The collective victimization of a civilian population
As for the suffering, any human being of any race, ethnicity, colour, or religious conviction suffers the same.1
This chapter examines how a collectivity of civilian persons is understood to comprise a civilian population. It builds on the analysis of the complexities of the adjudication of the identities of individual civilians set out in the previous chapter to examine how collectivities of civilians are ‘recognized’ as a cohesive population and have their legal protections enforced as such by the processes of international criminal justice. The chapter argues that acts of collective victimization are most often understood through the frame of ‘ethnic cleansing’, that is, the victimization of a group of persons because of their national, ethnic, religious or political identities or affiliations. This model of victimization tends to understand a civilian population as comprising a collectivity of persons with a shared social identity. It assumes that the individuals that comprise this population have common bonds or characteristics that shape their existence as a social group as well as a civilian group of persons. However, analysis of testimonies given by civilian victim-witnesses in the cases of D. Milošević and Galić call this form of ‘social’ groupings of civilians into question. Notions of ‘solidarity’ and ‘allegiance’ are shown to underpin civilian identities and the collective experience of conflict as a cohesive populace, without necessarily being fixed or shaped by ethnic categorizations. Taking account of this narrative of the form of a civilian population, the chapter considers the Trial Chamber’s judgement of the social and legal relations of the civilians that comprise the populace of the city of Sarajevo. It argues that the Trial Chamber not only uses ethnically based depictions of civilian groupings that reassert the ideologies of the warring parties, but fails to represent the ‘positive’ social relations of civilians beyond such groupings before, during and after the siege.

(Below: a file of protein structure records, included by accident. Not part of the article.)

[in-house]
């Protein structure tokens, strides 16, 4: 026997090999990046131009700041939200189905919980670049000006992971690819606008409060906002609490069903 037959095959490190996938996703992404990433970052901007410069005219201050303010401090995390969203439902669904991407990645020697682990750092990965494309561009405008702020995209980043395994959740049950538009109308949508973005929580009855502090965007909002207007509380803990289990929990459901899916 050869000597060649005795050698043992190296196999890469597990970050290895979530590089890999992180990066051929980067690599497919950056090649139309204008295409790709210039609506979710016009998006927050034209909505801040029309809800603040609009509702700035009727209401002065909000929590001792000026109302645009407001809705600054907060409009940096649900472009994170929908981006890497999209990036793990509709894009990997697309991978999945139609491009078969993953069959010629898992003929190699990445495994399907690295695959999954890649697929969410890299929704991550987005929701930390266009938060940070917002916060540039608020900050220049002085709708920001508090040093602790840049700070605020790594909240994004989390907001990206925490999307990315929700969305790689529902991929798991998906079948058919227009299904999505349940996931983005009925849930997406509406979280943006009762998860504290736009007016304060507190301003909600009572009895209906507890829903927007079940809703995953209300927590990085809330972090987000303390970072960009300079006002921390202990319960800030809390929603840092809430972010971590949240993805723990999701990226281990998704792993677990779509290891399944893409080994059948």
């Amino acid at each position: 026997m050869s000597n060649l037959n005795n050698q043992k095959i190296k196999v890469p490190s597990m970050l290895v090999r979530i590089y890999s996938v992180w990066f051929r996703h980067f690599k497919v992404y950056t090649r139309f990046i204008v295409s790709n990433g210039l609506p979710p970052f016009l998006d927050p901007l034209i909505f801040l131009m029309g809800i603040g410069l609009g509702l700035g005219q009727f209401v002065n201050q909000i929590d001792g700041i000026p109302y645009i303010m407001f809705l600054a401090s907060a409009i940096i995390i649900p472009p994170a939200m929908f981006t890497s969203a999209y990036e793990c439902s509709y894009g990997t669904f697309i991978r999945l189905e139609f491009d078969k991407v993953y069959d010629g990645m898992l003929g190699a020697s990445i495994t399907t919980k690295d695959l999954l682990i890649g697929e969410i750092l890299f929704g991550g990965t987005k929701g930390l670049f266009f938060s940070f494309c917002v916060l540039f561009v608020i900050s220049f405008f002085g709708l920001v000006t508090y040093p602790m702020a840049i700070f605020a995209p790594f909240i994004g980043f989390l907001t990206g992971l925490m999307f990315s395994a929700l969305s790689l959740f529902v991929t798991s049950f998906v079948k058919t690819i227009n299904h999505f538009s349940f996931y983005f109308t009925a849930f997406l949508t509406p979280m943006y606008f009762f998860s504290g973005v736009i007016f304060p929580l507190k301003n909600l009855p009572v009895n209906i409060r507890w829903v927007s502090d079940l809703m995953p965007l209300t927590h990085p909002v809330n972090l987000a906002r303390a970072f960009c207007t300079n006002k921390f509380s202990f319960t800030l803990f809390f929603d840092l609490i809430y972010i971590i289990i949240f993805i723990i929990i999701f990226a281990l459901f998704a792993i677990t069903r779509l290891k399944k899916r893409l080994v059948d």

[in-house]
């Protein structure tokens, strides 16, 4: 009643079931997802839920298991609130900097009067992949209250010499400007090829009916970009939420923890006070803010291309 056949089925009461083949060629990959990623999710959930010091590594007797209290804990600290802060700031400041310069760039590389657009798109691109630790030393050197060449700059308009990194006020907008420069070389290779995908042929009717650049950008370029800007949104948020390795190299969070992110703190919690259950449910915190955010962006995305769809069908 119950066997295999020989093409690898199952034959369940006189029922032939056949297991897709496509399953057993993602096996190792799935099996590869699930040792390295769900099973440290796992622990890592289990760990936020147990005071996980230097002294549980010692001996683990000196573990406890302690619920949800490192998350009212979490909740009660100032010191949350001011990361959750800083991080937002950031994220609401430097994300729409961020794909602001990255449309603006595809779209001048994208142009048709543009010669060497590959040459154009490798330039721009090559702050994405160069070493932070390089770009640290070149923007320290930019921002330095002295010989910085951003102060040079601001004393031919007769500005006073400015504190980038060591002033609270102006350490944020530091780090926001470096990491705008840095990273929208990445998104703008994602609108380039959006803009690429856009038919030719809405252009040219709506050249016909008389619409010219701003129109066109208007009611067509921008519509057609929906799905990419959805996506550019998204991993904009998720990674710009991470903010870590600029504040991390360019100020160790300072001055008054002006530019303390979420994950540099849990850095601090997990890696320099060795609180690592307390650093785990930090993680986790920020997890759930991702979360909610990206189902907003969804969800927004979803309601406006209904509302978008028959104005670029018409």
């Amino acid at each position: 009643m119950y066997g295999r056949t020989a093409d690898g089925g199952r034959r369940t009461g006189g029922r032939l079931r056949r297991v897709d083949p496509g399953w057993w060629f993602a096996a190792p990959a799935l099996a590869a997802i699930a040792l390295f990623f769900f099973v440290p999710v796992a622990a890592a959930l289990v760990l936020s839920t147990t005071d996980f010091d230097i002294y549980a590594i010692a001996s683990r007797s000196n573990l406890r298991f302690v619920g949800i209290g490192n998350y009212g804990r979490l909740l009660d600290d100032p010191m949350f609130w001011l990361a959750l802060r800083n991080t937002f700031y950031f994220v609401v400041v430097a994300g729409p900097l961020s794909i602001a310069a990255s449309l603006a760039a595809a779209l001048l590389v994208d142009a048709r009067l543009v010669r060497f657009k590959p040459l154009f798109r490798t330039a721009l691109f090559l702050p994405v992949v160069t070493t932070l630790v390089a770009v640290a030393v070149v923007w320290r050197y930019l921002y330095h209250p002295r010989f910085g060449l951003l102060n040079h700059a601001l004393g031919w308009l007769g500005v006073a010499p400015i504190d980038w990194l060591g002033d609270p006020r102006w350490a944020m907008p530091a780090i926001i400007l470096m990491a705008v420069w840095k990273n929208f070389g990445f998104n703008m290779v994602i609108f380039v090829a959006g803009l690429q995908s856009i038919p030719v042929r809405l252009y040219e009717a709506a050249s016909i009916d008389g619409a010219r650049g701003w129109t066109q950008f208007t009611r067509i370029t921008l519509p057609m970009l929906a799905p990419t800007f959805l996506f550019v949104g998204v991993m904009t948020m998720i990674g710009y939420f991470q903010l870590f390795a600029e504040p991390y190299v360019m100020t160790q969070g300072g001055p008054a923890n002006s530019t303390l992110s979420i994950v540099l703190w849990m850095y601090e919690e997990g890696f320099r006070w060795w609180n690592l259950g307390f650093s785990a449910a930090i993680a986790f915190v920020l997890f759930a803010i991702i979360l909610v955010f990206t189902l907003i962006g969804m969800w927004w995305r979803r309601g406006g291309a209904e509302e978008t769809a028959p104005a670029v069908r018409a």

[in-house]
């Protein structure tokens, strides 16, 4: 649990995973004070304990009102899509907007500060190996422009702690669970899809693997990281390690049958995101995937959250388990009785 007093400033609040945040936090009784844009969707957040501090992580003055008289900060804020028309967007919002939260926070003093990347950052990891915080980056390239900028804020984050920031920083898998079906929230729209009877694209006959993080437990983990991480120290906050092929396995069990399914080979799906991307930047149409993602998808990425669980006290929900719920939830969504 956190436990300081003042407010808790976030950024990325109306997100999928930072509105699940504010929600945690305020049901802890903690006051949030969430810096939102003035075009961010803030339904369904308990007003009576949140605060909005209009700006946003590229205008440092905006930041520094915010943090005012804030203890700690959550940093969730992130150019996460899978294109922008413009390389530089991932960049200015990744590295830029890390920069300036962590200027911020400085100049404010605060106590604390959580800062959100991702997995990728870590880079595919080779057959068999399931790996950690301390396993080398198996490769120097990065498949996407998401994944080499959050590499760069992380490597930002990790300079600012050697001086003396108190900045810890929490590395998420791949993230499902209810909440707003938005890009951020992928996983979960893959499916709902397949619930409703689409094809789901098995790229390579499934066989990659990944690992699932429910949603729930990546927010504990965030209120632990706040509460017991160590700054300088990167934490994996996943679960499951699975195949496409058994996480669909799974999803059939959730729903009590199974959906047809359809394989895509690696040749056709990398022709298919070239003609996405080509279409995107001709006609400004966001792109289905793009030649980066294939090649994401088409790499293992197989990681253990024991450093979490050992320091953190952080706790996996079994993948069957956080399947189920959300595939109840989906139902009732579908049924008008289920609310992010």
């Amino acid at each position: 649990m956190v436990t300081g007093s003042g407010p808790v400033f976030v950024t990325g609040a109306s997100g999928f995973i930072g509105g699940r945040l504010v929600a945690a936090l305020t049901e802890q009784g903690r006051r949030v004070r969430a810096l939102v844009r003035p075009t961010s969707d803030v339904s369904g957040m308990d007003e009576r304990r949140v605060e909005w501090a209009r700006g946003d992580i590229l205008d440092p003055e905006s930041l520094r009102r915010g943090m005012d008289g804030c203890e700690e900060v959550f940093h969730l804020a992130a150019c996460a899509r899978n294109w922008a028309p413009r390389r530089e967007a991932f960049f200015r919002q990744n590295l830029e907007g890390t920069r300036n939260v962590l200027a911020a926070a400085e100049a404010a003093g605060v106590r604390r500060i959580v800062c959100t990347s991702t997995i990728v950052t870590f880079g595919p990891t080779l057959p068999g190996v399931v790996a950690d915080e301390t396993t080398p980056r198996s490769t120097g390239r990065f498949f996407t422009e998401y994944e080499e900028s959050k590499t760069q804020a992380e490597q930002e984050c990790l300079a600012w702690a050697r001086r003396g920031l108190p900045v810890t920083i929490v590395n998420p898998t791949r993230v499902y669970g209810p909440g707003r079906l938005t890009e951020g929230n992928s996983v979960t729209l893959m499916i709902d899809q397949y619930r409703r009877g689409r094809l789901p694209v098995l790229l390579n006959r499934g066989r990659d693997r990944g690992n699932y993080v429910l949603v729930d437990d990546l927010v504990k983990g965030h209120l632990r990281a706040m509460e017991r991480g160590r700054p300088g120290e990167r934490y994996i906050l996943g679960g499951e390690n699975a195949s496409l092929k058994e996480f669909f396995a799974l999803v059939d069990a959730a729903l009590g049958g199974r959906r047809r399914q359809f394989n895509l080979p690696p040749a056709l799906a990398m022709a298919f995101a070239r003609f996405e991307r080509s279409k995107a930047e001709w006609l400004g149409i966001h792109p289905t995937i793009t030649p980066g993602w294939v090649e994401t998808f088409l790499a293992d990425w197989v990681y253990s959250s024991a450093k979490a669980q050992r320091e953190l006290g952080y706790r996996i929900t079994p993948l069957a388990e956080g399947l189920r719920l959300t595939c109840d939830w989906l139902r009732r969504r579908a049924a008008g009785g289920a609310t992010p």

In its Opening Statement at the trial of The Prosecutor v. Stanislav Galić, the Prosecution began with a description of the atrocities committed against the civilian population of the city of Sarajevo during the Yugoslavian conflicts. Depicting the events under adjudication as causing such prolific and systematic harm to the civilian population that they were without similarity in contemporary armed conflicts, the Prosecutor described how: